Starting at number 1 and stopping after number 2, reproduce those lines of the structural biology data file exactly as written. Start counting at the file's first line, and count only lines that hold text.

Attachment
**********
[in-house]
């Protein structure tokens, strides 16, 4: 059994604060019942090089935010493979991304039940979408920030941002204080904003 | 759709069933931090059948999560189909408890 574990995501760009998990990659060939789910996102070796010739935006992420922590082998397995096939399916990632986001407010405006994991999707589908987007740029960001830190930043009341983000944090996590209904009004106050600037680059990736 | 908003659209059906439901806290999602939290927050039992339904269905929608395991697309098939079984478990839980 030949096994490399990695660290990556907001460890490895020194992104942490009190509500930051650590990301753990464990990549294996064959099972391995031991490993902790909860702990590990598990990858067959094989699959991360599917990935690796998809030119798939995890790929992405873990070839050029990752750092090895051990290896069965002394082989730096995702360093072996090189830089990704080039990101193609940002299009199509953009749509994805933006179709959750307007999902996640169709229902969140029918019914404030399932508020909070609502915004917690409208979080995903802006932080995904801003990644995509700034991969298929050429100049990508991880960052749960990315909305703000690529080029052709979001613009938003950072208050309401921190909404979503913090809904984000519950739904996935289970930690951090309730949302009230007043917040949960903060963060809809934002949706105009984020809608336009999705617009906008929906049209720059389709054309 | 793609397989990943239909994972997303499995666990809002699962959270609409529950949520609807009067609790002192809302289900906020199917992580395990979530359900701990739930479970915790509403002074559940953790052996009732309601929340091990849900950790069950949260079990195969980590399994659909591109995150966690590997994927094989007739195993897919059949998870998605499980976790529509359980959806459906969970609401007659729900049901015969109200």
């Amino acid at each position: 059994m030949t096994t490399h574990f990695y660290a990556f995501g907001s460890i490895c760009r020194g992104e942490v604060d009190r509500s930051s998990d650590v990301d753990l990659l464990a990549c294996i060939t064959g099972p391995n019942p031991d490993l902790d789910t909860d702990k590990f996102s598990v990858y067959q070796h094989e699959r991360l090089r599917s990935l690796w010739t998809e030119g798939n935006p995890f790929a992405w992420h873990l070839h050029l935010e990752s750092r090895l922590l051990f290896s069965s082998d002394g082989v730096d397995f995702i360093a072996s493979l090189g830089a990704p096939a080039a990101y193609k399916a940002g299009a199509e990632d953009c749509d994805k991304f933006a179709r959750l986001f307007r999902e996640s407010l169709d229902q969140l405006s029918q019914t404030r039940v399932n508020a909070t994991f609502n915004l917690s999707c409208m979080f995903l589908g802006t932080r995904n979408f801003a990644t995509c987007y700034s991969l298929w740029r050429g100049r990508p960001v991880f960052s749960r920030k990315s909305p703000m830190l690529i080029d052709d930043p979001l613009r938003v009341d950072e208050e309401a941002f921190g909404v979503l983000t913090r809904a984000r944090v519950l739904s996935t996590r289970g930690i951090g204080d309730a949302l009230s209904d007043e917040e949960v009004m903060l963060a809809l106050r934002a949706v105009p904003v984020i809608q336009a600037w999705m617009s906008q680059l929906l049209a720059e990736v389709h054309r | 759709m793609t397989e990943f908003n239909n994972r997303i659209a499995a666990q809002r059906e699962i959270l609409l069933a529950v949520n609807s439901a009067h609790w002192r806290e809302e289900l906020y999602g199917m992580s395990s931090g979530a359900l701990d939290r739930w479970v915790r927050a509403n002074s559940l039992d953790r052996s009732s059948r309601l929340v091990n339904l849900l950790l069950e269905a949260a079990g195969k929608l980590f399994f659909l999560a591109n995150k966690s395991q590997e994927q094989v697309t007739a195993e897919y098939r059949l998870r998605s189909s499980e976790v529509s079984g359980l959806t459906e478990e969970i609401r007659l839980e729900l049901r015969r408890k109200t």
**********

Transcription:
[in-house]
């Protein structure tokens, strides 16, 4: 059994604060019942090089935010493979991304039940979408920030941002204080904003 | 759709069933931090059948999560189909408890 574990995501760009998990990659060939789910996102070796010739935006992420922590082998397995096939399916990632986001407010405006994991999707589908987007740029960001830190930043009341983000944090996590209904009004106050600037680059990736 | 908003659209059906439901806290999602939290927050039992339904269905929608395991697309098939079984478990839980 030949096994490399990695660290990556907001460890490895020194992104942490009190509500930051650590990301753990464990990549294996064959099972391995031991490993902790909860702990590990598990990858067959094989699959991360599917990935690796998809030119798939995890790929992405873990070839050029990752750092090895051990290896069965002394082989730096995702360093072996090189830089990704080039990101193609940002299009199509953009749509994805933006179709959750307007999902996640169709229902969140029918019914404030399932508020909070609502915004917690409208979080995903802006932080995904801003990644995509700034991969298929050429100049990508991880960052749960990315909305703000690529080029052709979001613009938003950072208050309401921190909404979503913090809904984000519950739904996935289970930690951090309730949302009230007043917040949960903060963060809809934002949706105009984020809608336009999705617009906008929906049209720059389709054309 | 793609397989990943239909994972997303499995666990809002699962959270609409529950949520609807009067609790002192809302289900906020199917992580395990979530359900701990739930479970915790509403002074559940953790052996009732309601929340091990849900950790069950949260079990195969980590399994659909591109995150966690590997994927094989007739195993897919059949998870998605499980976790529509359980959806459906969970609401007659729900049901015969109200």